Innate immune mechanisms leading to liver injury following chronic alcohol ingestion are poorly understood. Natural killer T (NKT) cells, enriched in the liver and comprised of at least two distinct subsets, type I and type II, recognize different lipid antigens presented by CD1d molecules. We have investigated whether differential activation of NKT cell subsets orchestrates inflammatory events leading to alcoholic liver disease (ALD). We found that following chronic plus binge feeding of Lieber-DeCarli liquid diet in male C57BL/6 mice, type I but not type II NKT cells are activated leading to recruitment of inflammatory Gr-1highCD11b+ cells into liver. A central finding is that liver injury following alcohol feeding is dependent upon type I NKT cells. Thus liver injury is significantly inhibited in Jα18−/− mice deficient in type I NKT cells as well as following their inactivation by sulfatide-mediated activation of type II NKT cells. Furthermore we have identified a novel pathway involving all-trans retinoic acid (ATRA) and its receptor RARγ signaling that inhibits type I NKT cells and consequently ALD. A semi-quantitative PCR analysis of hepatic gene expression of some of the key proinflammatory molecules shared in human disease indicated that their upregulation in ALD is dependent upon type I NKT cells. Conclusion Type I but not type II NKT cells become activated following alcohol feeding. Type I NKT cells-induced inflammation and neutrophil recruitment results in liver tissue damage while type II NKT cells protect from injury in ALD. Inhibition of type I NKT cells by retinoids or by sulfatide prevents ALD. Since the CD1d pathway is highly conserved between mice and humans, NKT cell subsets might be targeted for potential therapeutic intervention in ALD. PMID:25477000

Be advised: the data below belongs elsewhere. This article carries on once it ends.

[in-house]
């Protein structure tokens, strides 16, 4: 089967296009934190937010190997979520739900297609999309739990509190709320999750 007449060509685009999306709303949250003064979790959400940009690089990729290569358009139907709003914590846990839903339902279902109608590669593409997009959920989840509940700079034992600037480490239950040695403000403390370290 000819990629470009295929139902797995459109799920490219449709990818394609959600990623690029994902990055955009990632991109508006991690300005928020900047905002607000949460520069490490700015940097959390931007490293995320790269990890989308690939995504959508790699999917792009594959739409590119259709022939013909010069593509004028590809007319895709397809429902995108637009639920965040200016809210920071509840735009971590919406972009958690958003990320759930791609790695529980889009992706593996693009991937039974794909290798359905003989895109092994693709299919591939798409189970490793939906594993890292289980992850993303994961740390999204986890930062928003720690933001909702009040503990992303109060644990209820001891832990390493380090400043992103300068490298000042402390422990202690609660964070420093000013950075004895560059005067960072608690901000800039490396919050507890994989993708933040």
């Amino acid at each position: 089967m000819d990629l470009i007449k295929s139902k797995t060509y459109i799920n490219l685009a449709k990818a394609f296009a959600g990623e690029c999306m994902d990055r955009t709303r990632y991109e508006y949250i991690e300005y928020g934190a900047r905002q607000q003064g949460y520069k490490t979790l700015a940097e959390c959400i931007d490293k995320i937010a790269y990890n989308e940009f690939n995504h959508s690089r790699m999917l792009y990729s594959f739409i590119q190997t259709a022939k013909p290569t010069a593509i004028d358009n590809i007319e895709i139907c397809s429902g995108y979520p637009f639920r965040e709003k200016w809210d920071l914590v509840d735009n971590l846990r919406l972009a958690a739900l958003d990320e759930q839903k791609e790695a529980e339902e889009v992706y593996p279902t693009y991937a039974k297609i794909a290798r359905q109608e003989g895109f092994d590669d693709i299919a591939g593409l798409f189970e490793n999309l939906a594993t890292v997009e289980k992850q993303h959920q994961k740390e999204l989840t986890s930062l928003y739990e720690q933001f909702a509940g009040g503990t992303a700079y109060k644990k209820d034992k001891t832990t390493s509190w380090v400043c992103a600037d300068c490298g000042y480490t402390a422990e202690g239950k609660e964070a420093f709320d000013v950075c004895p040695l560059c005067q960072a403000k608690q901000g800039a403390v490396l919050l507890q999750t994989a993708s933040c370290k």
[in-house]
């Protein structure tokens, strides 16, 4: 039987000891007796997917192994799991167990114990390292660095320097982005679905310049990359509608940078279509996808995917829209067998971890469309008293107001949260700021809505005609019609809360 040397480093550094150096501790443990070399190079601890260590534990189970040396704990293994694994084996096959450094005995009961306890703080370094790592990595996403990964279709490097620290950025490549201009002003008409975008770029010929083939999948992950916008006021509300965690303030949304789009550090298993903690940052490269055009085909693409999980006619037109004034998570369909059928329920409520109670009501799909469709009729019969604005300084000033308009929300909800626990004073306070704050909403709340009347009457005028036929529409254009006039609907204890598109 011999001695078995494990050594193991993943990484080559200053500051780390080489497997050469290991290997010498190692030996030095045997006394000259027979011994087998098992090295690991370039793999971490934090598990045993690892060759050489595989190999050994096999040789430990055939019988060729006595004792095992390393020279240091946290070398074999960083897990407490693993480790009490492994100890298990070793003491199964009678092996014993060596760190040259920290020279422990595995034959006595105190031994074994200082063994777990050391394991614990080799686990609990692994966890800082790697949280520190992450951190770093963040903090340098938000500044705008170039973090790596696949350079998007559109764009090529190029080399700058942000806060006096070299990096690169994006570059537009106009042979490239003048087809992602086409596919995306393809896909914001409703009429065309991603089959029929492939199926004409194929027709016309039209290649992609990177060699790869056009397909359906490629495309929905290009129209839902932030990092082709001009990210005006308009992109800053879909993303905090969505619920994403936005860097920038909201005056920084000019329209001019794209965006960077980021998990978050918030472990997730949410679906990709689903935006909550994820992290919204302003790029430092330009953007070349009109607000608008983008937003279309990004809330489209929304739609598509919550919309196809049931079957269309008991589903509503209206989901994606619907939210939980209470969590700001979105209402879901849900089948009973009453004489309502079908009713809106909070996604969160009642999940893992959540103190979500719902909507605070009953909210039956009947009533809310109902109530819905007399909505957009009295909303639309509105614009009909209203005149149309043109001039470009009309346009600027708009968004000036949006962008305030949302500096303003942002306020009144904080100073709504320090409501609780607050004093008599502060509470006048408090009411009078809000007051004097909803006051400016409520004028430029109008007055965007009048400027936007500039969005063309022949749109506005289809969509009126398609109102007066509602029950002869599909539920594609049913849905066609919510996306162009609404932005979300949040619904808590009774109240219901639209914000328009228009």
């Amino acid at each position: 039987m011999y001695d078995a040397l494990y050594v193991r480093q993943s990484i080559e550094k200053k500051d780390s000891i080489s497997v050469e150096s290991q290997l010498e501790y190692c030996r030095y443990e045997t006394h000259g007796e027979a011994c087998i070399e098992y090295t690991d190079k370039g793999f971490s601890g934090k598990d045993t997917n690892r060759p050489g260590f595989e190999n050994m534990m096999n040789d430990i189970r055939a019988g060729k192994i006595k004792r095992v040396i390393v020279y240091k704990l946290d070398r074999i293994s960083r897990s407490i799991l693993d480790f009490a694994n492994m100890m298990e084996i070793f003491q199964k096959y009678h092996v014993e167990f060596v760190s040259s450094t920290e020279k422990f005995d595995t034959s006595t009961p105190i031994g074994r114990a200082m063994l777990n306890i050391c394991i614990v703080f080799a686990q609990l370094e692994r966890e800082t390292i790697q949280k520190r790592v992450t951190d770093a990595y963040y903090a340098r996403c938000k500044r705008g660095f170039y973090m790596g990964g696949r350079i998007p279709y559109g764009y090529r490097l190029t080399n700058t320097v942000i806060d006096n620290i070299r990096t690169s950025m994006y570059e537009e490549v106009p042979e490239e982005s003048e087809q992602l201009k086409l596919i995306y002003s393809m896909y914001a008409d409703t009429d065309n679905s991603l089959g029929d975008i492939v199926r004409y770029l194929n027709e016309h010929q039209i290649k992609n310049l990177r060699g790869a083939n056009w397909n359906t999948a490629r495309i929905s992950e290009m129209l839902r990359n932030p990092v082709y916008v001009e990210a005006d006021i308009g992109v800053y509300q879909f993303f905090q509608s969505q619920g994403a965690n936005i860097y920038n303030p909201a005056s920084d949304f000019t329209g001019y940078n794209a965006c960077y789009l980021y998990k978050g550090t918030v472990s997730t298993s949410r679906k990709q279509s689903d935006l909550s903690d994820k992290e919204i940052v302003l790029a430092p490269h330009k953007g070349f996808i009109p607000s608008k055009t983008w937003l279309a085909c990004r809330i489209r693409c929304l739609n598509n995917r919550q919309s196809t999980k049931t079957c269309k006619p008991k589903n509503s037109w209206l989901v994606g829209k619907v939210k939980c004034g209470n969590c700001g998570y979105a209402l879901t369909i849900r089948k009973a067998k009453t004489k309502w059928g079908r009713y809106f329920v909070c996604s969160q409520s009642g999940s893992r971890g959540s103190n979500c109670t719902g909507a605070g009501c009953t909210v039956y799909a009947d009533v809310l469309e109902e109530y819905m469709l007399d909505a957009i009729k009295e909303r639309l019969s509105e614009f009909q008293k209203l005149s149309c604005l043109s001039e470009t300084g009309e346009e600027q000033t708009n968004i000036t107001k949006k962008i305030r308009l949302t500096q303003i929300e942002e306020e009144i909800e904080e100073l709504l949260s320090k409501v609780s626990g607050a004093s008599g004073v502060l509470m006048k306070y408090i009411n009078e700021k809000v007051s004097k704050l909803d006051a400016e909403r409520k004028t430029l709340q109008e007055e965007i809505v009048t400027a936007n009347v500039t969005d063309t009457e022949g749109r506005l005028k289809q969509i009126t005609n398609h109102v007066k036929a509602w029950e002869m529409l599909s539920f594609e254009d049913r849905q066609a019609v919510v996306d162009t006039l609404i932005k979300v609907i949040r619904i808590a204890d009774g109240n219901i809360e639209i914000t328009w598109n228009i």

2. In vitro activation of transcription by the human T-cell leukemia virus type I Tax protein.

    Science.gov (United States)

    Matthews, M A; Markowitz, R B; Dynan, W S

    1992-05-01

    The human T-cell leukemia virus type I (HTLV-I) regulatory protein Tax activates transcription of the proviral long terminal repeats and a number of cellular promoters. We have developed an in vitro system to characterize the mechanism by which Tax interacts with the host cell transcription machinery. Tax was purified from cells infected with a baculovirus expression vector. Addition of these Tax preparations to nuclear extracts from uninfected human T lymphocytes activated transcription of the HTLV-I long terminal repeat approximately 10-fold. Transcription-stimulatory activity copurified with the immunoreactive 40-kDa Tax polypeptide on gel filtration chromatography, and, as expected, the effect of recombinant Tax was diminished in HTLV-I-infected T-lymphocyte extracts containing endogenous Tax. Tax-mediated transactivation in vivo has been previously shown to require 21-bp-repeat Tax-responsive elements (TxREs) in the promoter DNA. Stimulation of transcription in vitro was also strongly dependent on these sequences. To investigate the mechanism of Tax transactivation, cellular proteins that bind the 21-bp-repeat TxREs were prepared by DNA affinity chromatography. Recombinant Tax markedly increased the formation of a specific host protein-DNA complex detected in an electrophoretic mobility shift assay. These data suggest that Tax activates transcription through a direct interaction with cellular proteins that bind to the 21-bp-repeat TxREs.